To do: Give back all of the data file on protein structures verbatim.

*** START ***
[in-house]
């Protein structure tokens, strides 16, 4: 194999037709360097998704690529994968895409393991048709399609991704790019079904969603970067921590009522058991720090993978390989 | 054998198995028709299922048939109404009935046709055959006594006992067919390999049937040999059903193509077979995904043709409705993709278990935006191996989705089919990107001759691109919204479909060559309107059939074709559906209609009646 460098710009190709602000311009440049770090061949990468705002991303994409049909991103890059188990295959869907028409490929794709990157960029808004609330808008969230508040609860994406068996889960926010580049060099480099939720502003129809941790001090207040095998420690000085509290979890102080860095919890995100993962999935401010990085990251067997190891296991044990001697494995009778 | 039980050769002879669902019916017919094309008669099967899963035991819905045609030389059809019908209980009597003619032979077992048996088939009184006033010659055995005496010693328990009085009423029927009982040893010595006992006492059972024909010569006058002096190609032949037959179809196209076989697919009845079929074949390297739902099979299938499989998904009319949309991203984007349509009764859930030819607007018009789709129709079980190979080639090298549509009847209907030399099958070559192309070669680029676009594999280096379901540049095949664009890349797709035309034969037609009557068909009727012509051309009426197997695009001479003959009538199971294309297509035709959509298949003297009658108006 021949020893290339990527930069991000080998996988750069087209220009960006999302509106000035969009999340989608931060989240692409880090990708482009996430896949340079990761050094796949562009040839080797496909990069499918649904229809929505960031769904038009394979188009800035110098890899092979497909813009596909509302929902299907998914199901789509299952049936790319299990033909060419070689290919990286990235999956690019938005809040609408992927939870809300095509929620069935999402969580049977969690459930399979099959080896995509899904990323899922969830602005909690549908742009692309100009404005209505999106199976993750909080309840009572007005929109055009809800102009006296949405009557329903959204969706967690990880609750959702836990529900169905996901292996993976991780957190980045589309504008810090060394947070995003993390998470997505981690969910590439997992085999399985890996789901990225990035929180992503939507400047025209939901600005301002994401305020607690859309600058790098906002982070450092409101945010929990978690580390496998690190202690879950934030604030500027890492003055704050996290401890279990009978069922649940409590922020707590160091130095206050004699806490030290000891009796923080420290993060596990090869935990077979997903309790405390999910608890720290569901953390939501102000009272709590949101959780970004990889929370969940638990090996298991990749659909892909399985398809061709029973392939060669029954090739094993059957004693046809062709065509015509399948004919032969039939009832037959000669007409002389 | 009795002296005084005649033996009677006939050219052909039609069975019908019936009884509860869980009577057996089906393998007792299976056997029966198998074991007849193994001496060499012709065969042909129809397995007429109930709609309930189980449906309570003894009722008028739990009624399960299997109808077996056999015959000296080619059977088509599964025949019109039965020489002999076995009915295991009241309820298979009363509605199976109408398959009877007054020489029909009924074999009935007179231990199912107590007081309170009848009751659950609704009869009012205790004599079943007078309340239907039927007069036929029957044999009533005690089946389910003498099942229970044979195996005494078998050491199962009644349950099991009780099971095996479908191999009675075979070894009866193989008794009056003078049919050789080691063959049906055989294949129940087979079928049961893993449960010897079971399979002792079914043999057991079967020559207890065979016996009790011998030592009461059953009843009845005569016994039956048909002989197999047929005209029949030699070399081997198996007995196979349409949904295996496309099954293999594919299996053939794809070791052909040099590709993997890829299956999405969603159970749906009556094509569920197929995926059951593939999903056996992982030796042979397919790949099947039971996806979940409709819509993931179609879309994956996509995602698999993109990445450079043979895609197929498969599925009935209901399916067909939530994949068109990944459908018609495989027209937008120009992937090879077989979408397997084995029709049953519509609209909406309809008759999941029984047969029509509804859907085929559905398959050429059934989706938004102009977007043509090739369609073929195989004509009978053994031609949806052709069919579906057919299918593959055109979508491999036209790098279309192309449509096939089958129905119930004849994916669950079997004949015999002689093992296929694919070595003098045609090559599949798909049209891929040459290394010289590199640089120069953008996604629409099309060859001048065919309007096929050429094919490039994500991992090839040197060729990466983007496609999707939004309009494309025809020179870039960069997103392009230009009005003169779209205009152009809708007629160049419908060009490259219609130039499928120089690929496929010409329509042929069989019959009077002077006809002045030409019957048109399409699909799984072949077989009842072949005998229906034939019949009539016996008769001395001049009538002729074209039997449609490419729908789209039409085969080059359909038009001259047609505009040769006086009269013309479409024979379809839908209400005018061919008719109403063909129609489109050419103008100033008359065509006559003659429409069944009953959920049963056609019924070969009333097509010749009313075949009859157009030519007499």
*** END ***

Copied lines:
[in-house]
């Protein structure tokens, strides 16, 4: 194999037709360097998704690529994968895409393991048709399609991704790019079904969603970067921590009522058991720090993978390989 | 054998198995028709299922048939109404009935046709055959006594006992067919390999049937040999059903193509077979995904043709409705993709278990935006191996989705089919990107001759691109919204479909060559309107059939074709559906209609009646 460098710009190709602000311009440049770090061949990468705002991303994409049909991103890059188990295959869907028409490929794709990157960029808004609330808008969230508040609860994406068996889960926010580049060099480099939720502003129809941790001090207040095998420690000085509290979890102080860095919890995100993962999935401010990085990251067997190891296991044990001697494995009778 | 039980050769002879669902019916017919094309008669099967899963035991819905045609030389059809019908209980009597003619032979077992048996088939009184006033010659055995005496010693328990009085009423029927009982040893010595006992006492059972024909010569006058002096190609032949037959179809196209076989697919009845079929074949390297739902099979299938499989998904009319949309991203984007349509009764859930030819607007018009789709129709079980190979080639090298549509009847209907030399099958070559192309070669680029676009594999280096379901540049095949664009890349797709035309034969037609009557068909009727012509051309009426197997695009001479003959009538199971294309297509035709959509298949003297009658108006 021949020893290339990527930069991000080998996988750069087209220009960006999302509106000035969009999340989608931060989240692409880090990708482009996430896949340079990761050094796949562009040839080797496909990069499918649904229809929505960031769904038009394979188009800035110098890899092979497909813009596909509302929902299907998914199901789509299952049936790319299990033909060419070689290919990286990235999956690019938005809040609408992927939870809300095509929620069935999402969580049977969690459930399979099959080896995509899904990323899922969830602005909690549908742009692309100009404005209505999106199976993750909080309840009572007005929109055009809800102009006296949405009557329903959204969706967690990880609750959702836990529900169905996901292996993976991780957190980045589309504008810090060394947070995003993390998470997505981690969910590439997992085999399985890996789901990225990035929180992503939507400047025209939901600005301002994401305020607690859309600058790098906002982070450092409101945010929990978690580390496998690190202690879950934030604030500027890492003055704050996290401890279990009978069922649940409590922020707590160091130095206050004699806490030290000891009796923080420290993060596990090869935990077979997903309790405390999910608890720290569901953390939501102000009272709590949101959780970004990889929370969940638990090996298991990749659909892909399985398809061709029973392939060669029954090739094993059957004693046809062709065509015509399948004919032969039939009832037959000669007409002389 | 009795002296005084005649033996009677006939050219052909039609069975019908019936009884509860869980009577057996089906393998007792299976056997029966198998074991007849193994001496060499012709065969042909129809397995007429109930709609309930189980449906309570003894009722008028739990009624399960299997109808077996056999015959000296080619059977088509599964025949019109039965020489002999076995009915295991009241309820298979009363509605199976109408398959009877007054020489029909009924074999009935007179231990199912107590007081309170009848009751659950609704009869009012205790004599079943007078309340239907039927007069036929029957044999009533005690089946389910003498099942229970044979195996005494078998050491199962009644349950099991009780099971095996479908191999009675075979070894009866193989008794009056003078049919050789080691063959049906055989294949129940087979079928049961893993449960010897079971399979002792079914043999057991079967020559207890065979016996009790011998030592009461059953009843009845005569016994039956048909002989197999047929005209029949030699070399081997198996007995196979349409949904295996496309099954293999594919299996053939794809070791052909040099590709993997890829299956999405969603159970749906009556094509569920197929995926059951593939999903056996992982030796042979397919790949099947039971996806979940409709819509993931179609879309994956996509995602698999993109990445450079043979895609197929498969599925009935209901399916067909939530994949068109990944459908018609495989027209937008120009992937090879077989979408397997084995029709049953519509609209909406309809008759999941029984047969029509509804859907085929559905398959050429059934989706938004102009977007043509090739369609073929195989004509009978053994031609949806052709069919579906057919299918593959055109979508491999036209790098279309192309449509096939089958129905119930004849994916669950079997004949015999002689093992296929694919070595003098045609090559599949798909049209891929040459290394010289590199640089120069953008996604629409099309060859001048065919309007096929050429094919490039994500991992090839040197060729990466983007496609999707939004309009494309025809020179870039960069997103392009230009009005003169779209205009152009809708007629160049419908060009490259219609130039499928120089690929496929010409329509042929069989019959009077002077006809002045030409019957048109399409699909799984072949077989009842072949005998229906034939019949009539016996008769001395001049009538002729074209039997449609490419729908789209039409085969080059359909038009001259047609505009040769006086009269013309479409024979379809839908209400005018061919008719109403063909129609489109050419103008100033008359065509006559003659429409069944009953959920049963056609019924070969009333097509010749009313075949009859157009030519007499």